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Allow me to explain (17 of 439)

April 6, 2011

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17. Was Haman an Agagite? Esther 3:1 vs 1 Samuel 15:2-3, 7-8, 32-33

Again with the nit-picking …

Esther 3:1
After these things King Ahasuerus promoted Haman, the son of Hammedatha the Agagite, and advanced him and set his seat above all the princes who were with him.

1 Samuel 15:2-3, 7-8, 32-33
Thus says the Lord of hosts: ‘I will punish Amalek for what he did to Israel, how he ambushed him on the way when he came up from Egypt. 3 Now go and attack Amalek, and utterly destroy all that they have, and do not spare them. But kill both man and woman, infant and nursing child, ox and sheep, camel and donkey.’ … 7 And Saul attacked the Amalekites, from Havilah all the way to Shur, which is east of Egypt. 8 He also took Agag king of the Amalekites alive, and utterly destroyed all the people with the edge of the sword. … 32 Then Samuel said, “Bring Agag king of the Amalekites here to me.” So Agag came to him cautiously. And Agag said, “Surely the bitterness of death is past.” 33 But Samuel said, “As your sword has made women childless, so shall your mother be childless among women.” And Samuel hacked Agag in pieces before the Lord in Gilgal.

You see the contention. Esther 3 says that Haman was an Agagite. 1 Samuel 15 seems to tell us that there are no more Agagites.

Let’s start with 1 Samuel, since it comes first.

God’s command was to completely wipe out the Amalekites, but what God commands isn’t always what happens when people are involved: Adam and Eve, Jonah, King Solomon, etc. Free will gets in the way a lot of times. So we can’t really read the command in verse three as what actually happened.

The rest of 1 Samuel 15 tells us where Saul waged this war, and that the people there were “utterly destroyed.” It’s possible that many fled and individually escaped the destruction. It’s also possible that there were Amalekites living elsewhere. Whatever the case, we know Saul’s army didn’t completely wipe them out, because we read of Israel defeating them in battle much later – as recorded in 1 Chronicles 4:43,

And they defeated the rest of the Amalekites who had escaped. They have dwelt there to this day.

The Amalekites were eventually wiped out, according to the judgement they incurred, but it didn’t happen while Saul was king.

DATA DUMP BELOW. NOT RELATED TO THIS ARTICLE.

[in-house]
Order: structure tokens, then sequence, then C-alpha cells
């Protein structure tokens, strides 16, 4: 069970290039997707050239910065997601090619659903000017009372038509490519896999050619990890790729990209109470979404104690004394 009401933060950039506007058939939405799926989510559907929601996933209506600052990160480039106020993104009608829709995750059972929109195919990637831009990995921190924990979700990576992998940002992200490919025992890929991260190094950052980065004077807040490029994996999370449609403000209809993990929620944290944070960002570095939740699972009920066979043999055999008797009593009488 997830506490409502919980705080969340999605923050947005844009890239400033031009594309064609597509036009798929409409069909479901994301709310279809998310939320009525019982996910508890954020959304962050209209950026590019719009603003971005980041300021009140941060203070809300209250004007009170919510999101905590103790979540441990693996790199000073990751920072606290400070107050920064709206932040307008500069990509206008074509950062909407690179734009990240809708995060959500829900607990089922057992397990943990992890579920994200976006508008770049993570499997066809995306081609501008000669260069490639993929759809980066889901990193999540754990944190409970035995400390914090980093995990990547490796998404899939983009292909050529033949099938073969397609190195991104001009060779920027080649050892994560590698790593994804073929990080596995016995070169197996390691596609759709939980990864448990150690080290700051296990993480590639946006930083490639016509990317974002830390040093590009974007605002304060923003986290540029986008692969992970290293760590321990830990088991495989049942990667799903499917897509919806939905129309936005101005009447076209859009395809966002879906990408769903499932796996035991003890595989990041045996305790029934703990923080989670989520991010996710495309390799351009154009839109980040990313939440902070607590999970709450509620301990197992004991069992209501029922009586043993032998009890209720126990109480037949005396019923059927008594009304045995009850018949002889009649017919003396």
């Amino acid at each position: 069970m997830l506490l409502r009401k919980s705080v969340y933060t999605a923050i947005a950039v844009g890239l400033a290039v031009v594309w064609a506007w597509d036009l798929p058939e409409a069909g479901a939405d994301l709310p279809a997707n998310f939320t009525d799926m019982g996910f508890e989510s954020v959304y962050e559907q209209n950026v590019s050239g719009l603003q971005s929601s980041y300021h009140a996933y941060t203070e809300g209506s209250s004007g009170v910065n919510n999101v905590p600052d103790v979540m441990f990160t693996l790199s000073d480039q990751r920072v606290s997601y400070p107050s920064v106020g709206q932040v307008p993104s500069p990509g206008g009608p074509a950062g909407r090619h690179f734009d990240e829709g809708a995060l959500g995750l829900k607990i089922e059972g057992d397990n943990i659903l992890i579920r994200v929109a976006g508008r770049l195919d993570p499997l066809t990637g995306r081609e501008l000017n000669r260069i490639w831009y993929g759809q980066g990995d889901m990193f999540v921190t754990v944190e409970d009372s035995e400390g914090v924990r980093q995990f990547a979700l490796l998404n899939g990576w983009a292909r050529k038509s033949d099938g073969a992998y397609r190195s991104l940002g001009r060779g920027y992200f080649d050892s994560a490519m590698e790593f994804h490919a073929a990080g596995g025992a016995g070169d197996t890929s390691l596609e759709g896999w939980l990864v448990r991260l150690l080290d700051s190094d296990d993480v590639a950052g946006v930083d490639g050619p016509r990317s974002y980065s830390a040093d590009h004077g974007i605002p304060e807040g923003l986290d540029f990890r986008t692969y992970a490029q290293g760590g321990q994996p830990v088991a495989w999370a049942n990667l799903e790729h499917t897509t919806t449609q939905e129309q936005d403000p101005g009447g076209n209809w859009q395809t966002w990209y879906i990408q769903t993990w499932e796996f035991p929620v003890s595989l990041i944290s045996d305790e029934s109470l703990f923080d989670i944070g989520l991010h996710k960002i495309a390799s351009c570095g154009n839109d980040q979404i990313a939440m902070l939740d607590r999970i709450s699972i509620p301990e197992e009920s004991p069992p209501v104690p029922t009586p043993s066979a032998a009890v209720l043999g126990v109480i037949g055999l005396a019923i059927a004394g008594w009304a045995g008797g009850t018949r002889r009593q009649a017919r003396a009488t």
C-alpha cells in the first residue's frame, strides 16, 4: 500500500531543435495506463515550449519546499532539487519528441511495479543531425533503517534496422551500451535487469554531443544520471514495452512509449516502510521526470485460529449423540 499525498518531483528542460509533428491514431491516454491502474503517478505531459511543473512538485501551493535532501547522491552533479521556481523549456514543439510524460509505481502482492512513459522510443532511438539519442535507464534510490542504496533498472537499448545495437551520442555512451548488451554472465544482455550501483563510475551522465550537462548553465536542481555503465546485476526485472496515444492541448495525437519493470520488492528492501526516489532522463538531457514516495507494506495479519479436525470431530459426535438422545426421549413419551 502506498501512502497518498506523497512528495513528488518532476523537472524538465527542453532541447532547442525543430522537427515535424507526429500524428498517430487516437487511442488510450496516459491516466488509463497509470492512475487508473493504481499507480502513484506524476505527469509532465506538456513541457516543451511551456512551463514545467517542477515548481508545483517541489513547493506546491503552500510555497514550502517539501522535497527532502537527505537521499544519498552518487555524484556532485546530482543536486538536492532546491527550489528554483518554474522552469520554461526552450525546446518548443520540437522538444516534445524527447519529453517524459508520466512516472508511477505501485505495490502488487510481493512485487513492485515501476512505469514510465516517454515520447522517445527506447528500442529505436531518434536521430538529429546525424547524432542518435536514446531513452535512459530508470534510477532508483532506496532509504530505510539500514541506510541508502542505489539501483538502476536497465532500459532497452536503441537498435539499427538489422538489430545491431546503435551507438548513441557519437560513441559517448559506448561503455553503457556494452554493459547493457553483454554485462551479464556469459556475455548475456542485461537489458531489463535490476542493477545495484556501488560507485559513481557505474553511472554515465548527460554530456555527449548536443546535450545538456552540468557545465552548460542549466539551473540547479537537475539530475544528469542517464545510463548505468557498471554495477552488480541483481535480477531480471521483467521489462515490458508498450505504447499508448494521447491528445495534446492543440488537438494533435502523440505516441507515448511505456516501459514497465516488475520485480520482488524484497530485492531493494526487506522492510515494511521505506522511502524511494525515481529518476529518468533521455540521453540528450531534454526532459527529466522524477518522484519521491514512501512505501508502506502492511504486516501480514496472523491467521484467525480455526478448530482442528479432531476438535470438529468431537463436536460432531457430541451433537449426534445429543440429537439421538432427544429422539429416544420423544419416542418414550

When Esther becomes queen, there are still Amalekites in the land, and there’s still bad blood between them and the Israelis. Haman was definitely an Amalekite – even secular Jewish historian Flavius Josephus records Haman as an Amalekite. But was he a direct descendant of the Agag in 1 Samuel 15? Probably not, as that one was apparently hacked to pieces before he could produce offspring. But wait …

Many scholars agree that “Agag” was a common name among Amalekite kings and, probably because of that, often used as a title.

Matthew Henry:

This Haman was an Agagite (an Amalekite, says Josephus), probably of the descendants of Agag, a common name of the princes of Amalek. Some think that he was by birth a prince, as Jehoiakim was, whose seat was set above the rest of the captive kings (2 Ki. 25:28), as Haman’s here was.

Keil and Delitzsch:

The name Agag is not sufficient for the purpose, as many individuals might at different times have borne the name אגג, i.e., the fiery. In 1 Samuel 15, too, Agag is not the nomen propr. of the conquered king, but a general nomen dignitatis of the kings of Amalek, as Pharaoh and Abimelech were of the kings of Egypt and Gerar.

We see this use of “Agag” in Numbers 24, when Balaam is blessing Israel centuries before 1 Samuel 15:

He shall pour water from his buckets,
And his seed shall be in many waters.
“His king shall be higher than Agag,
And his kingdom shall be exalted.”

So was Haman an Agagite? Yes. He was probably not a direct descendant of the Amalekite king who was destroyed in 1 Samuel 15, but when one king is killed, another rises up. Haman was descended from a ruling Amalekite family, who commonly called their princes and kings “Agag.”

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